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This may be a really simple question, but its one I can't seem to get and am tearing my hair out over. I have the following XML:

<?xml-stylesheet type="text/xsl" href="email.xsl"?>
<Example xmlns="">
  <Name xmlns="urn:rnb.fulfilment.bus.contracts.public.exampleBookName.v1">Mark</Name>
</Example>

And am trying to use the following XSLT:

<xsl:stylesheet 
  version="1.0" 
  xmlns:xsl="http://www.w3.org/1999/XSL/Transform"
>
   <xsl:template match="/">
    <html>
      <body>
        <table width="90%" border="0" cellpadding="0" cellspacing="0">
          <tr>
            <td>
              <p>AUTOMATED CONFIRMATION: This confirmation email is unable to take replies. For further assistance please visit our Help pages or Contact us</p>
              <p>Dear <xsl:value-of select="Name"/>,</p>
              <p>Thank you for blah blah... </p>
            </td>
          </tr>
        </table>
        <xsl:apply-templates/>
      </body>
    </html>
  </xsl:template>
</xsl:stylesheet>

I cannot get the Name to appear when I am using the xmlns=urn:rnb.fulfilment.bus.contracts.public.exampleBookName.v1 in the XML feed, when I remove the xmlns, the name displays fine.

Is there some syntax I'm missing? I've tried adding the namespace to the <xsl:stylesheet> element:

<xsl:stylesheet 
  version="1.0" 
  xmlns:xsl="http://www.w3.org/1999/XSL/Transform"
  xmlns:rpg="urn:rnb.fulfilment.bus.contracts.public.exampleBookName.v1"
>

Then using the prefix I gave to the XSLT in the XPath expression:

<xsl:value-of select="Name"/>

But this doesn't work either. Can anyone help? Thanks in advance.

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3 Answers 3

up vote 0 down vote accepted

Alternatively use a predicate and local-name(). E.g.:

<xsl:value-of select="*[local-name() = 'Name']"/>
share|improve this answer
    
That's a bad idea, because it is not only inefficient (slow because of string compare) but also doesn't take into account namespaces, which it really should do. –  Lucero Apr 6 '10 at 17:33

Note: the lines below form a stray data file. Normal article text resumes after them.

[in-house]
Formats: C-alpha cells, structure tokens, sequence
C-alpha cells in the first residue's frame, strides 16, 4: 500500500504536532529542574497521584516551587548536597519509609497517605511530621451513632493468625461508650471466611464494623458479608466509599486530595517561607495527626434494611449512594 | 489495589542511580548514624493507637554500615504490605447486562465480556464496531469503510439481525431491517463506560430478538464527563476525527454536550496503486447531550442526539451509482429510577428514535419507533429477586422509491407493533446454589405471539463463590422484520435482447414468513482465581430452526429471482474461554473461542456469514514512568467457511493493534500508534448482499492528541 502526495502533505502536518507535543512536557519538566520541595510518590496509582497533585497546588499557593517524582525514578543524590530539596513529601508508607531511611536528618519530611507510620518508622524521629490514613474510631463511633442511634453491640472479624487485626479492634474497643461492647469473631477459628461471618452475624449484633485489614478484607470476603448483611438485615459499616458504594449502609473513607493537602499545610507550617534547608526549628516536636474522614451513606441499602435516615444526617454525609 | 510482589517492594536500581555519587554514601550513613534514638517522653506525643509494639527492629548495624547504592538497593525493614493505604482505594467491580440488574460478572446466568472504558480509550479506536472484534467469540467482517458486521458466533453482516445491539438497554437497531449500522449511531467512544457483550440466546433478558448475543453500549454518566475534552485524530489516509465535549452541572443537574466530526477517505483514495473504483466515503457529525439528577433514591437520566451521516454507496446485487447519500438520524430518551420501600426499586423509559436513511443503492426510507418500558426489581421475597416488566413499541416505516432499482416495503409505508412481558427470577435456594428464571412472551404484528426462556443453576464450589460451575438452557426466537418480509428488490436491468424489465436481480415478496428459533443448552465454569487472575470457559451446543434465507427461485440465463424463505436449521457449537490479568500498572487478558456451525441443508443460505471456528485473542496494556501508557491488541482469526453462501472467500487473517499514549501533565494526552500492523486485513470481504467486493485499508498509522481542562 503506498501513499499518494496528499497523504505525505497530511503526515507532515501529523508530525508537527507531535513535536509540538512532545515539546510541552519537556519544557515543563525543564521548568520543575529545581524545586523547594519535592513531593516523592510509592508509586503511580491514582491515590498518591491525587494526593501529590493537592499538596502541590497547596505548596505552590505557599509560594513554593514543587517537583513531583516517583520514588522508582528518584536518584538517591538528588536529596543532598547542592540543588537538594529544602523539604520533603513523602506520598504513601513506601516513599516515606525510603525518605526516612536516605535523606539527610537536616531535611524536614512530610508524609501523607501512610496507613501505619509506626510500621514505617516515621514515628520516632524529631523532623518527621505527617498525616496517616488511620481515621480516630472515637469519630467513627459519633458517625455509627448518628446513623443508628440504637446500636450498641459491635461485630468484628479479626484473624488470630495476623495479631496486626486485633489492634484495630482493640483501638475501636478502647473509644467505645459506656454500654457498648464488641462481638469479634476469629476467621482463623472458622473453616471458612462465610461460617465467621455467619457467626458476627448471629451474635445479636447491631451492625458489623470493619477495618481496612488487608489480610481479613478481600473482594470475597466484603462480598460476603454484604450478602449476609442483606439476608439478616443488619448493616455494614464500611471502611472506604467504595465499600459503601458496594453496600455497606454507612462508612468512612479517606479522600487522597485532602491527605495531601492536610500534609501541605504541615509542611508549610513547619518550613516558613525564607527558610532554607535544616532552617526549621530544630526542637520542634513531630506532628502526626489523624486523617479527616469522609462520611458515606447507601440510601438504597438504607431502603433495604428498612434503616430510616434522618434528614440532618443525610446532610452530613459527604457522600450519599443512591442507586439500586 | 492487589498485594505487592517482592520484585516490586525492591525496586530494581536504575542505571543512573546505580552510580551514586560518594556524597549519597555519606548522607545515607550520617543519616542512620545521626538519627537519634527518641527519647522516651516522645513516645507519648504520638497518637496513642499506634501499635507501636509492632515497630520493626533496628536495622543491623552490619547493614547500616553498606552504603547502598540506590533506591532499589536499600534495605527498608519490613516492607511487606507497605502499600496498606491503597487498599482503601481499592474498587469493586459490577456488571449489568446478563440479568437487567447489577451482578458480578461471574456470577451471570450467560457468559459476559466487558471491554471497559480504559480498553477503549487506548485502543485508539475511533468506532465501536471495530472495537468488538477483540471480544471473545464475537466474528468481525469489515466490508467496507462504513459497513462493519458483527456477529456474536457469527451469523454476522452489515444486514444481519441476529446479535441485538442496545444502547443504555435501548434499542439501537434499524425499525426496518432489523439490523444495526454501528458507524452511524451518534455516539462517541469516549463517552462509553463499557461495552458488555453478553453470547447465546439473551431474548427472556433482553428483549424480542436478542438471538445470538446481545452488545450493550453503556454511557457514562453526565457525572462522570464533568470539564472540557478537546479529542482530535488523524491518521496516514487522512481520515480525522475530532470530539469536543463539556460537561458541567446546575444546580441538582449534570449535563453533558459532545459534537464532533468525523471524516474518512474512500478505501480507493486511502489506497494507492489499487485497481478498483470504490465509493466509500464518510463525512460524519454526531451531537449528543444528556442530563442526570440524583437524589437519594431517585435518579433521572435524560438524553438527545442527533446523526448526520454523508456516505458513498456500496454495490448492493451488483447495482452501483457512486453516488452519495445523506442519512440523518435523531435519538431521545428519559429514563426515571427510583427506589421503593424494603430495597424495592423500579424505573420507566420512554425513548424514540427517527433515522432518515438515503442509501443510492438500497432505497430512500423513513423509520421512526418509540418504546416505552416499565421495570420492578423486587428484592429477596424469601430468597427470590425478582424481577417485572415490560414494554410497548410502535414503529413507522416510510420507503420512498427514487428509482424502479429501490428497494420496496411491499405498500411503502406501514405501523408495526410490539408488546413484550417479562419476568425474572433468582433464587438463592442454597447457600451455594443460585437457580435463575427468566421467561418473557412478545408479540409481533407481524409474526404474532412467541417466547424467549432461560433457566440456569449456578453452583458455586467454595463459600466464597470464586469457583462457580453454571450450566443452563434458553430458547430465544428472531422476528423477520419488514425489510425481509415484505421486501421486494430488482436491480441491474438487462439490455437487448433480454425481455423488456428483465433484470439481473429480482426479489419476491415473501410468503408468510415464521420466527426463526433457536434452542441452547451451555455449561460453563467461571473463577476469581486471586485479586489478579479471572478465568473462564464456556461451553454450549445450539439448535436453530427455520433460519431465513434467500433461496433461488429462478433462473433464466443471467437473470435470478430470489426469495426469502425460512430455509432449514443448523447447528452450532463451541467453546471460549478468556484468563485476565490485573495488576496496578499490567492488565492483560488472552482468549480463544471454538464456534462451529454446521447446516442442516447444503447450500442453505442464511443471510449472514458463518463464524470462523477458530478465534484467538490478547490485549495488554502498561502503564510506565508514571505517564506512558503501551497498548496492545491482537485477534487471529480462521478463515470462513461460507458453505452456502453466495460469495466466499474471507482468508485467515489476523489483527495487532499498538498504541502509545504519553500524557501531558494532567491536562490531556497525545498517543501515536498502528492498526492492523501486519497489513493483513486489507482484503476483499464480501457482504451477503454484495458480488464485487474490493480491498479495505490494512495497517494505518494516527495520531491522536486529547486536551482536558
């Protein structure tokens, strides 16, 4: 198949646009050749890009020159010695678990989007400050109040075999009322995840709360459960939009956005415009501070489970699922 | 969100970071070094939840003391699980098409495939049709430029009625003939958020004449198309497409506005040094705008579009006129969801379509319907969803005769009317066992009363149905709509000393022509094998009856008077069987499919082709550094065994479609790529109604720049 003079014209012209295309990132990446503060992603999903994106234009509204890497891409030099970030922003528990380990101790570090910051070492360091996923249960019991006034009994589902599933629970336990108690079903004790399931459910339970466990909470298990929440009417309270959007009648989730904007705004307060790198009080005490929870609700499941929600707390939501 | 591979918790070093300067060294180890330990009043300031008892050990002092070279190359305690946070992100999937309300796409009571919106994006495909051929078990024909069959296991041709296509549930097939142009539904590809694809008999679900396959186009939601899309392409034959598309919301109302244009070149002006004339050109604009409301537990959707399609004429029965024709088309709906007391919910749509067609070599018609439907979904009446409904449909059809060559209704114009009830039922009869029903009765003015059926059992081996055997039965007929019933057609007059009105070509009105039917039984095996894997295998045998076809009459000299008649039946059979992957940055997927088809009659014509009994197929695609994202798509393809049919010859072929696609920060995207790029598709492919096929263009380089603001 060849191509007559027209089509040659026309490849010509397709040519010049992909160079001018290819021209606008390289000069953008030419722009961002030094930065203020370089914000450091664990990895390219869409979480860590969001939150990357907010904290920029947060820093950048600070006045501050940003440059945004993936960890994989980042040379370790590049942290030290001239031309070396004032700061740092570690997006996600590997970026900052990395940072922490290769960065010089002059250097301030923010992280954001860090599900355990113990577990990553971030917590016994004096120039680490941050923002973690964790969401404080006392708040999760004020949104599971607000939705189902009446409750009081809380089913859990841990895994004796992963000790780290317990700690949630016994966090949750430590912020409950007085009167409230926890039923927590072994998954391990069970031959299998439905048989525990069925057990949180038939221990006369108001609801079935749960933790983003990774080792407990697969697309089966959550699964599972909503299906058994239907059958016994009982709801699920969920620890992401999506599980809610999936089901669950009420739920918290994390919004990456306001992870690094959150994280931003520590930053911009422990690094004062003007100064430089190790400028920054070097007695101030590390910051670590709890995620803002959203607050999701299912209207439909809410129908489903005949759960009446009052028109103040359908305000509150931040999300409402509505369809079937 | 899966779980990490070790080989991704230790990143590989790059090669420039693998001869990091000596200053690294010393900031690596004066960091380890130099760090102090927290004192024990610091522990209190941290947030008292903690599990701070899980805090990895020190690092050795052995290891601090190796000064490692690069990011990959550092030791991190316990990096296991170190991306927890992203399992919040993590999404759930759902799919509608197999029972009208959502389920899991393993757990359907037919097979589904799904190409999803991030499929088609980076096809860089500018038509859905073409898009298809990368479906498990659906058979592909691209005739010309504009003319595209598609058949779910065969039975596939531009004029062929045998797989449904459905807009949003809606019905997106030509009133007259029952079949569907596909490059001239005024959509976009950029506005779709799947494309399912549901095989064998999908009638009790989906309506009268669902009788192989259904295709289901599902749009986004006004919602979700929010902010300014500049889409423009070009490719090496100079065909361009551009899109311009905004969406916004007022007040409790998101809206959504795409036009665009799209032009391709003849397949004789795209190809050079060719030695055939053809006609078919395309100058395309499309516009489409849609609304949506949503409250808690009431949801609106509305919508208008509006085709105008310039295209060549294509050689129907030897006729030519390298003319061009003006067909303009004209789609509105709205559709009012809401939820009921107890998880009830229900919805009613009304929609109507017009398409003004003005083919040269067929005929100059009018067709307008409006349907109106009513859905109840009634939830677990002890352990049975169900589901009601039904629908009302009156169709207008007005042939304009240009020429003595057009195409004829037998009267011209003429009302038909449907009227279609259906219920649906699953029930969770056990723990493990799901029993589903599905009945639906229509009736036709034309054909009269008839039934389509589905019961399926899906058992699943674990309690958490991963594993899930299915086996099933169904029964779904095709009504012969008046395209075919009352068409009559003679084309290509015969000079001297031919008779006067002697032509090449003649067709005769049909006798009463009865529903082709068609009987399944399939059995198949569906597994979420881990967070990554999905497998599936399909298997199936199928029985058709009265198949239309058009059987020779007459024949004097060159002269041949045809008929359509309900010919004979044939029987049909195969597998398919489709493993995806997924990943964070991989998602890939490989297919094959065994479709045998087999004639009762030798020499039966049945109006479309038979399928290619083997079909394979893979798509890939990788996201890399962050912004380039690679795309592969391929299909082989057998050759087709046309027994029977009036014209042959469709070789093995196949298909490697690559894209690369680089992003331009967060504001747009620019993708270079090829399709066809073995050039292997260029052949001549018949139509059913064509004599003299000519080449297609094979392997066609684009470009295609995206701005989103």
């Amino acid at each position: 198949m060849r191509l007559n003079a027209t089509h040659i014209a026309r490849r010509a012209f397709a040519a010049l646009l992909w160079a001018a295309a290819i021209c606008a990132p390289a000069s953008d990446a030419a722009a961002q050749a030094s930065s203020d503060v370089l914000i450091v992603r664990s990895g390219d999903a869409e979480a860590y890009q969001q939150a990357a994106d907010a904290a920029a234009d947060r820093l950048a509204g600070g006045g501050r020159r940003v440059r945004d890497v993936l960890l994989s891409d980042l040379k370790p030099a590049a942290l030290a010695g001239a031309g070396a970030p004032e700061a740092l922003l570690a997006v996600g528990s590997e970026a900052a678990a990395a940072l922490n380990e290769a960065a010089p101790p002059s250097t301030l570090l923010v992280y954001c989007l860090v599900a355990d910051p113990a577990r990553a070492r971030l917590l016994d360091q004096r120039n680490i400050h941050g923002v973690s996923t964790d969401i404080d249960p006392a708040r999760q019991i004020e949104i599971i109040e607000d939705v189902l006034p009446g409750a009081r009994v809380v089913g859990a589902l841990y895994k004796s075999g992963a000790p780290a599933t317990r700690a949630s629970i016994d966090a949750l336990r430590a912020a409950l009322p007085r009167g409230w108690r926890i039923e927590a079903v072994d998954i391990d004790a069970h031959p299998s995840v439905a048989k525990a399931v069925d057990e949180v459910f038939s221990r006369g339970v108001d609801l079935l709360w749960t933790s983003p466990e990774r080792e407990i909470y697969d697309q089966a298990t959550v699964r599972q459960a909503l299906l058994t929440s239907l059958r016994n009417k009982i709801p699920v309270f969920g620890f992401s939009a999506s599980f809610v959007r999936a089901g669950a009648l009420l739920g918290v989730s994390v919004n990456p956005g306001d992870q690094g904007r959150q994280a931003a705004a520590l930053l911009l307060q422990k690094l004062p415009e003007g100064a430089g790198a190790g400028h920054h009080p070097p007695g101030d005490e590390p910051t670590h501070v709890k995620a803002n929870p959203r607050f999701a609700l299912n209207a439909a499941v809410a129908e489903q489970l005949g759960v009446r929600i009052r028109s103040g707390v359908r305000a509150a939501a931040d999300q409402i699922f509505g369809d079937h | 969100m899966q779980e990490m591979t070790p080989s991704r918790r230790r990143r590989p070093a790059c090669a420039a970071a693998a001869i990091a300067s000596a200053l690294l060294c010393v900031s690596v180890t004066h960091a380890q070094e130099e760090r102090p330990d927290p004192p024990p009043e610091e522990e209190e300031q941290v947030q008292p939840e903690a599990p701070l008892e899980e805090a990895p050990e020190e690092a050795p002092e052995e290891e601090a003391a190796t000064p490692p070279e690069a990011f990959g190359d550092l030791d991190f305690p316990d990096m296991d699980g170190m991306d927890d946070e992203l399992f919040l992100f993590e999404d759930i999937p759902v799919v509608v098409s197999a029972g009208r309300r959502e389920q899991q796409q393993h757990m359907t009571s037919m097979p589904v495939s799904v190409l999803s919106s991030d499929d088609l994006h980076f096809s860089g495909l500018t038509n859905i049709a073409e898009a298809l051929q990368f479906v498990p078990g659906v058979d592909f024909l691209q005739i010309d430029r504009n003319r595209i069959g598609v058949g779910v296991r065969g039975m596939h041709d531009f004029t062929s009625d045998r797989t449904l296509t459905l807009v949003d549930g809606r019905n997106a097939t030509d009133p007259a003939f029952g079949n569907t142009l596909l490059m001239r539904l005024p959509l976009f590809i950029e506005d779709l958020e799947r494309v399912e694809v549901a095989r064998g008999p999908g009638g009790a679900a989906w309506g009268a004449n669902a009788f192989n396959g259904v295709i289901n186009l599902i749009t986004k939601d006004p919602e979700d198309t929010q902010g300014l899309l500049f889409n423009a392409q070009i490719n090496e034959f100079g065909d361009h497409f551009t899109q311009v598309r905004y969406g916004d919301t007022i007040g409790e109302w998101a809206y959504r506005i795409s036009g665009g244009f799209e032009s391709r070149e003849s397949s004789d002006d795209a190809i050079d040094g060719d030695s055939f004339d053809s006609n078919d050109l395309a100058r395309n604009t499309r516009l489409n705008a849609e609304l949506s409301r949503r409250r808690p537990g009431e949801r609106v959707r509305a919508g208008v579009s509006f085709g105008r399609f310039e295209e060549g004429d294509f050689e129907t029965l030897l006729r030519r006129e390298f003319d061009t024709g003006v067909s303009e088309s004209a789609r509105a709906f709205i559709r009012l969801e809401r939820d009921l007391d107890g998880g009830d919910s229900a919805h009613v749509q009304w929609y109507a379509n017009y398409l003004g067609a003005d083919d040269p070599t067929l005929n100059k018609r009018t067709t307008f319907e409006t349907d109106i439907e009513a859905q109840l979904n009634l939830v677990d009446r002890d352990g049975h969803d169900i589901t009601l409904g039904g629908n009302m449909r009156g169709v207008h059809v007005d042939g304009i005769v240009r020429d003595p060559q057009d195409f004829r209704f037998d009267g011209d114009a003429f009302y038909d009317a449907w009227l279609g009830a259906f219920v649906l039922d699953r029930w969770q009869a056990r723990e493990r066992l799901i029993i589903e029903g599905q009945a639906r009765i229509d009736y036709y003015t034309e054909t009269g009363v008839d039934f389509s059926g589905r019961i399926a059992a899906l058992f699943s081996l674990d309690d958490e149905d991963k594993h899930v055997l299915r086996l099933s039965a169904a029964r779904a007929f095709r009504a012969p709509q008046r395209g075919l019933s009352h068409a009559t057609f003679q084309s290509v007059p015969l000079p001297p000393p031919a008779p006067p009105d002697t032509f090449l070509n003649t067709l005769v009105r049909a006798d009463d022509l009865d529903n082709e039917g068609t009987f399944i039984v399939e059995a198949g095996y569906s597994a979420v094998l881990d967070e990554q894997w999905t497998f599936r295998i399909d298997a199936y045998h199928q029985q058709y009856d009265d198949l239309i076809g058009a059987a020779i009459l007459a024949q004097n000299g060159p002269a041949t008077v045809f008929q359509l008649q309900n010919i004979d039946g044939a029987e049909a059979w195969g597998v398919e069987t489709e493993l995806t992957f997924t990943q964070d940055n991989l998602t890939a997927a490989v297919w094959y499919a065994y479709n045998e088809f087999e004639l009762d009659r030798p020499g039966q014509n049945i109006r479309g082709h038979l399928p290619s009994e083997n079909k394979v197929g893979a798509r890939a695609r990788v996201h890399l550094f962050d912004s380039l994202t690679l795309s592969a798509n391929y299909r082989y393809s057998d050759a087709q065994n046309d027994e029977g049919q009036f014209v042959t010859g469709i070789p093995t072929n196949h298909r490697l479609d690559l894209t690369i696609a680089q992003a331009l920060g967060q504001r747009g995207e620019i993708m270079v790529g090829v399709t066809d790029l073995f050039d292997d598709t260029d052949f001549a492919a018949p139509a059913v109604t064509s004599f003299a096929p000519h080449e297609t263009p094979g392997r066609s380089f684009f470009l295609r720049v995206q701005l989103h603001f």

1  
... If namespaces are relevant (if different behaviour is desired for different namespaces). If the XSL is just formatting contents of raw XML you are interested in then the namespace is not so relevant, and can be ignored. In the OP example, the namespace is not intended to be preserved in output XML only the text content of the element is. I am not sure on the performance concern. Remember that as per the XPath function definitions "*[name() = name]" is equivalent to "name"; and anyway a compiler is free to `rewrite' XPath expressions to equivalent ones for the purpose of optimizing. –  user268396 Apr 6 '10 at 18:33
    
+1 This is not a bad or wrong answer that deserves a negative score. It has some implications, but they were named. The performance argument strongly depends on how many children the current node has and how well the XSLT processor optimizes. The namespace argument strongly depends on whether you care or not. ;) –  Tomalak Apr 7 '10 at 17:26
    
Thanks everyone for all of your help. I was just being dumb and didn't use the alias. Thanks again! –  iali Apr 8 '10 at 13:21

Your approach with declaring the namespace at <xsl:stylesheet> was the right direction already. Now all you got to do is use the prefix also:

<xsl:value-of select="Example/rpg:Name" />

I further recommend a tiny change to your template to better reflect your input:

<xsl:template match="Example">
  <!-- ... -->
  <xsl:value-of select="rpg:Name" />
</xsl:template>
share|improve this answer

You need to use the same namespace in the XSLT so that the XPath expression for Name matches.

<xsl:value-of select="x:Name" xmlns:x="urn:rnb.fulfilment.bus.contracts.public.exampleBookName.v1"/>
share|improve this answer
2  
It's unfortunate that so few of the XSL tutorial examples include namespaces, this is a common confusion. If there's a namespace associated with an element, as far as XSL is concerned its name is a qualified name (en.wikipedia.org/wiki/QName), not the simple name. –  Jeffrey Harris Apr 6 '10 at 14:35
    
This is not the best method to do it, because declaring namespaces at the xsl:value-of bloats the XSL code unnecessarily. Declaring them at the document level is the way to go. –  Tomalak Apr 6 '10 at 14:40
    
@Tomalak, it depends in which scope the namespace is used. If it is used only on this element, using it like this makes it clear what namespace the prefix represents. Of course, if the namespace was to be used in several places, I'd also move it to the document. –  Lucero Apr 6 '10 at 15:30

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